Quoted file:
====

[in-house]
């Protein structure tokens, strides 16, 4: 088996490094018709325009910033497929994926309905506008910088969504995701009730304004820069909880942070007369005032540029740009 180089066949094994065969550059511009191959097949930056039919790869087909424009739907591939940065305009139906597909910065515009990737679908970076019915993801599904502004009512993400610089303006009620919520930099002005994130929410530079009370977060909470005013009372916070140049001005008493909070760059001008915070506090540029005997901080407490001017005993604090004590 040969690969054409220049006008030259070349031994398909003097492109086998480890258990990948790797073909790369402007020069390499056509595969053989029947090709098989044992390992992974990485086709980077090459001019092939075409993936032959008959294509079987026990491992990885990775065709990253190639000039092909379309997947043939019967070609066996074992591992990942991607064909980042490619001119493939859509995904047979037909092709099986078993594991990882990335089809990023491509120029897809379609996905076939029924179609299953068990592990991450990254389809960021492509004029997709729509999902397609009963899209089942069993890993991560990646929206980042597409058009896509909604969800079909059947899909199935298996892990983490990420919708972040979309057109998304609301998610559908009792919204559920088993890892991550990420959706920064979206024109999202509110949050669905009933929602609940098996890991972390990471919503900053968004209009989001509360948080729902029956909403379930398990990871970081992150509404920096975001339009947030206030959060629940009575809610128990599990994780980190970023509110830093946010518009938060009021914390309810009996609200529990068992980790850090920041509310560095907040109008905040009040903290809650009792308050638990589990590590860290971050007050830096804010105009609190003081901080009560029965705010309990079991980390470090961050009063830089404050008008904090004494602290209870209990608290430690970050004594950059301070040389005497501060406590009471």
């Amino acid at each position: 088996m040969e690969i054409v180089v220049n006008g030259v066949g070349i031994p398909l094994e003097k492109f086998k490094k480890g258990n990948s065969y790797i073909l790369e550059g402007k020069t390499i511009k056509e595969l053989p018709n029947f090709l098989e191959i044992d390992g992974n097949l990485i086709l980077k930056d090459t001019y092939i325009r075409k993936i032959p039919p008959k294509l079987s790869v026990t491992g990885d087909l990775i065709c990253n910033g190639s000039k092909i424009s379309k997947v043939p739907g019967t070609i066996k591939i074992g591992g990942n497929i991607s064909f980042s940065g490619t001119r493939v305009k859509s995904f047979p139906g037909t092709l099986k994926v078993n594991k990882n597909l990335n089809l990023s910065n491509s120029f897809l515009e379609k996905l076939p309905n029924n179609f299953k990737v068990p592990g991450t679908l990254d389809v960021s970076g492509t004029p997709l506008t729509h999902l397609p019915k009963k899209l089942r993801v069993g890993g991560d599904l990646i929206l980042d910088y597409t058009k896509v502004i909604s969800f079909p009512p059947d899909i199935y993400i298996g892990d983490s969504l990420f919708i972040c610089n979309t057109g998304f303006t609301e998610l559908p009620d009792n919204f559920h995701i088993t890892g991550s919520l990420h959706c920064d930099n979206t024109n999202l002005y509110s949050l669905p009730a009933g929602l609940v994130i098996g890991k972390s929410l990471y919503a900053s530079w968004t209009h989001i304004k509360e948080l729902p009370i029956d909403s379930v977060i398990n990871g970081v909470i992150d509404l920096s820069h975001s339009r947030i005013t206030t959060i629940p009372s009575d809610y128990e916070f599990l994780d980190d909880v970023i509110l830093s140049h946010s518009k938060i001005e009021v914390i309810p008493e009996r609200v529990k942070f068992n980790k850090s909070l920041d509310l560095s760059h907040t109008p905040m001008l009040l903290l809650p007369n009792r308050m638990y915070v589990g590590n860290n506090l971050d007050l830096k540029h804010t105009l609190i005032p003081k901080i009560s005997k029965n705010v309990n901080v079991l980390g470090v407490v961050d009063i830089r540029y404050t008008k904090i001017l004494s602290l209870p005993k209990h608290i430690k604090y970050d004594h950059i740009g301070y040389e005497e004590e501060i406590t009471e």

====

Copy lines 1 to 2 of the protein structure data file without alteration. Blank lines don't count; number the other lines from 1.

[in-house]
């Protein structure tokens, strides 16, 4: 088996490094018709325009910033497929994926309905506008910088969504995701009730304004820069909880942070007369005032540029740009 180089066949094994065969550059511009191959097949930056039919790869087909424009739907591939940065305009139906597909910065515009990737679908970076019915993801599904502004009512993400610089303006009620919520930099002005994130929410530079009370977060909470005013009372916070140049001005008493909070760059001008915070506090540029005997901080407490001017005993604090004590 040969690969054409220049006008030259070349031994398909003097492109086998480890258990990948790797073909790369402007020069390499056509595969053989029947090709098989044992390992992974990485086709980077090459001019092939075409993936032959008959294509079987026990491992990885990775065709990253190639000039092909379309997947043939019967070609066996074992591992990942991607064909980042490619001119493939859509995904047979037909092709099986078993594991990882990335089809990023491509120029897809379609996905076939029924179609299953068990592990991450990254389809960021492509004029997709729509999902397609009963899209089942069993890993991560990646929206980042597409058009896509909604969800079909059947899909199935298996892990983490990420919708972040979309057109998304609301998610559908009792919204559920088993890892991550990420959706920064979206024109999202509110949050669905009933929602609940098996890991972390990471919503900053968004209009989001509360948080729902029956909403379930398990990871970081992150509404920096975001339009947030206030959060629940009575809610128990599990994780980190970023509110830093946010518009938060009021914390309810009996609200529990068992980790850090920041509310560095907040109008905040009040903290809650009792308050638990589990590590860290971050007050830096804010105009609190003081901080009560029965705010309990079991980390470090961050009063830089404050008008904090004494602290209870209990608290430690970050004594950059301070040389005497501060406590009471």